Clcv 115 Essay Exam 2 Mis

1. In Homer's Iliad , although Zeus is the king of gods and men, it is questionable if even his will is above fate. Give two instances in the Iliad where events happen contrary to Zeus' will, and discuss the reason why Zeus is not able to intervene. How does Homer's representation of Zeus compare to that in Hesiod's Theogony ? Lastly offer an explanation as to why this representation of the chief god was acceptable to ancient Greeks. Fate and destiny rule Homer’s world. Zeus is the supreme god, but he is not the creator of the universe or of life or man. Zeus is personified as strong, resilient and cunning and through these traits able to gain power over the gods and the universe. Consequently, he is in a permanent quest to maintain his power and show the other gods who is who on Olympus. In Book 8, he proclaims his power by challenging the other immortals to test him. He states “by that much am I greater than gods and men.” Zeus has a lot of power and is privy to what fate holds in store. This can be seen in situations where he weighs fates on his sacred golden scales. However, Zeus’ possibilities are not unlimited. Although Zeus is Homer’s supreme god, he does not always know what is going on in his kingdom and can be deceived. For example, Zeus attempts to keep neutrality in the Greek-Trojan conflict. Hera and Poseidon, on the other hand, were in the pro-Greek camp. Hera undermines Zeus power via trickery. She seduces him into taking her to bed then with the help of the embodiment of Sleep puts him to sleep. While he sleeps, her brother, Poseidon, god of the seas, is free to influence the war in favor of the Greeks. Thus, the two gods behave against Zeus’ will and Zeus is unable to intervene because he is none the wiser. At other times, Zeus can be seen yielding to fate even when fate contradicts his own desires. A stunning example of this can be seen in the death of Sarpedon. Sarpedon - Zeus’ own son - was allowed to die at the hands of Patroclus while Zeus looked on, unwilling to break fate to save even his own son. Zeus pondered saving him from the battlefield but was dissuaded by Hera who convinced him that it would serve only to anger the gods or arguably even worse, encourage them to intervene on the behalf of their own mortal loved ones - entrancing immortals in mortal affairs. Thus, Zeus is forced to succumb to fate reflecting the fact that gods cannot change fate as easily as mortals might believe. In general, Homer’s gods, including Zeus, are more humanistic than in the practice of Greek religion or in Hesiod’s Theogony. They possess not only human physical traits, but also human emotions. The Gods in the Iliad have many purely human characteristics. They can be petty, capricious, cruel, fickle or unfair. Sometimes they can be characterized as crybabies - such as in the case of Aphrodite and Ares who run back to Olympus crying to “father” Zeus after being wounded on the battlefield. They are subject to lust, greed, pride and ego. Moreover, we can say that Homer’s Iliad is much more literature that it is mythology. He talks about gods in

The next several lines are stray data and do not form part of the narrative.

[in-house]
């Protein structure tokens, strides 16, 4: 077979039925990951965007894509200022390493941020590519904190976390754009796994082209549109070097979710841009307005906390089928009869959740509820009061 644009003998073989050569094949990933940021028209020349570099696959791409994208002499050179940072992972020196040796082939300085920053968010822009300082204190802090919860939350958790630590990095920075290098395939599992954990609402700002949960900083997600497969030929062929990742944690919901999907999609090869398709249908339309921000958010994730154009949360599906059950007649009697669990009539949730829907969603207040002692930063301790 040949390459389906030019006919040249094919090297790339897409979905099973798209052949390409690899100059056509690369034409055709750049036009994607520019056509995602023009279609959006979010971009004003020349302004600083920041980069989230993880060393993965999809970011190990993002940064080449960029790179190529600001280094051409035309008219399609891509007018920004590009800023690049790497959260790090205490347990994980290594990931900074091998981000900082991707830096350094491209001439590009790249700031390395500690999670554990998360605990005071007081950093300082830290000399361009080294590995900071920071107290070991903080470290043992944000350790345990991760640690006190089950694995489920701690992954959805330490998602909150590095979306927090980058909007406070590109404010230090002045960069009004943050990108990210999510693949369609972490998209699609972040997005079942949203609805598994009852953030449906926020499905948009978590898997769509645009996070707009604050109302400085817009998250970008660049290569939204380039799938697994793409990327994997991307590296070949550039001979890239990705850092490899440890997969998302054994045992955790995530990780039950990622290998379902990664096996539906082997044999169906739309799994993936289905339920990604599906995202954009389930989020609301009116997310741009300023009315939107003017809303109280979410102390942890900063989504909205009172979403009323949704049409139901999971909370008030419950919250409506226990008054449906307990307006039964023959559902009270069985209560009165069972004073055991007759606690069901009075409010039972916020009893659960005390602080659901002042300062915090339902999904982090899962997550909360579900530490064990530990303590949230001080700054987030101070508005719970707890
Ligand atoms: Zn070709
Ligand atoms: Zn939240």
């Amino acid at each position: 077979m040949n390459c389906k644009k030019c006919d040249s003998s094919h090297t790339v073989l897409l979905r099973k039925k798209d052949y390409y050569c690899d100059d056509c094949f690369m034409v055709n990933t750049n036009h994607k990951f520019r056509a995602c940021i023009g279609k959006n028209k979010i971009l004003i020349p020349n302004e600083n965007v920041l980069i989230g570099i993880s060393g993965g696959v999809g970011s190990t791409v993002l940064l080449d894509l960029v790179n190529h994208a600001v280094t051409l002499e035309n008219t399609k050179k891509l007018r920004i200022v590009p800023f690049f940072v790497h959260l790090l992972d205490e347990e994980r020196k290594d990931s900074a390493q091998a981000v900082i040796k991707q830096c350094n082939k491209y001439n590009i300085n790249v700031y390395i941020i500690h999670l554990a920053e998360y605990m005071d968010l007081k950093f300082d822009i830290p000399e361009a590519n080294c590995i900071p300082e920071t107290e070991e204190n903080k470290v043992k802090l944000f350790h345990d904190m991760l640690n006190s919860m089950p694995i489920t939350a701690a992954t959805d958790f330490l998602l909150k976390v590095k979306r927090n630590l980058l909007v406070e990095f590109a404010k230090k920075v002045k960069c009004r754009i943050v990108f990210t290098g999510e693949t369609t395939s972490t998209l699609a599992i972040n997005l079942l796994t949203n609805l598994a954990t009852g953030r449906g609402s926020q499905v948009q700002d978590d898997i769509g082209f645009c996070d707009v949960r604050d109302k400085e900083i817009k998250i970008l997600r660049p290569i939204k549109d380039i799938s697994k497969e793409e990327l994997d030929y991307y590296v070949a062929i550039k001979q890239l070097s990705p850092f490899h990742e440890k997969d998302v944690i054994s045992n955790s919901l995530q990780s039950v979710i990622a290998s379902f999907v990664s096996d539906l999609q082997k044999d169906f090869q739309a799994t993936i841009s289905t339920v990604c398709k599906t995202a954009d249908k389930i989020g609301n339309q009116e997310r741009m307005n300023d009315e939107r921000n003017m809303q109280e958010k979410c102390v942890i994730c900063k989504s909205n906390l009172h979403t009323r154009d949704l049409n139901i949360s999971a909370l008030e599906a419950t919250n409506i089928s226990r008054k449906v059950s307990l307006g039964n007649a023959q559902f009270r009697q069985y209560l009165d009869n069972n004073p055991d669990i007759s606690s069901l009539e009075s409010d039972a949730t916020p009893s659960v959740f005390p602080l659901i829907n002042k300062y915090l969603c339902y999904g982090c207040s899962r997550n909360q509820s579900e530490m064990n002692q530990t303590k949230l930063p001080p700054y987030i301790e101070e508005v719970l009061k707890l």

CLCV 115 - ESSAY EXAM #2 1. To modern audiences, the end of the Iliad has often seemed a bit abrupt, as several narrative threads (such as Achilles’ looming death or the ultimate destruction of Troy) seem to be left hanging. Early ancient Greek audiences, however, seem to have viewed the ending of the Iliad as appropriate. Discuss the appropriateness of Hektor’s funeral as the ending point for the Iliad . Some issues you may wish to address: In what way does Hektor’s death and funeral address the anger of Achilles, the theme of the epic which Homer raises in the first line of the epic? How do we know what will happen after the Iliad concludes? How are the events that seem to be left hanging actually already integrated into the happenings of the Iliad to serve a vital purpose within the poem? And finally, how is Hektor’s funeral symbolic of something greater than one hero’s death? A full answer here will not necessarily require you to discuss all of these issues, but these topics should provide a good framework for exploring the appropriateness of the Iliad ’s ending in general.  The Iliad is only a snippet of the Trojan War which lasted for ten years. It focuses on the story of the great Achaean warrior, Achilles, and how the war has affected him specifically and how his anger affected certain outcomes during the war. The very first line of the Iliad specifically addresses the goddess to sing about the “anger of Peleus’ son.” Finding out the death of his childhood friend, Patroclus, was the last straw for him and he avenged him by savagely killing twelve Trojan warriors and fighting a river. He successfully kills Hektor and drags his body around for the next nine days around in circles. Hektor is eventually given a proper burial when

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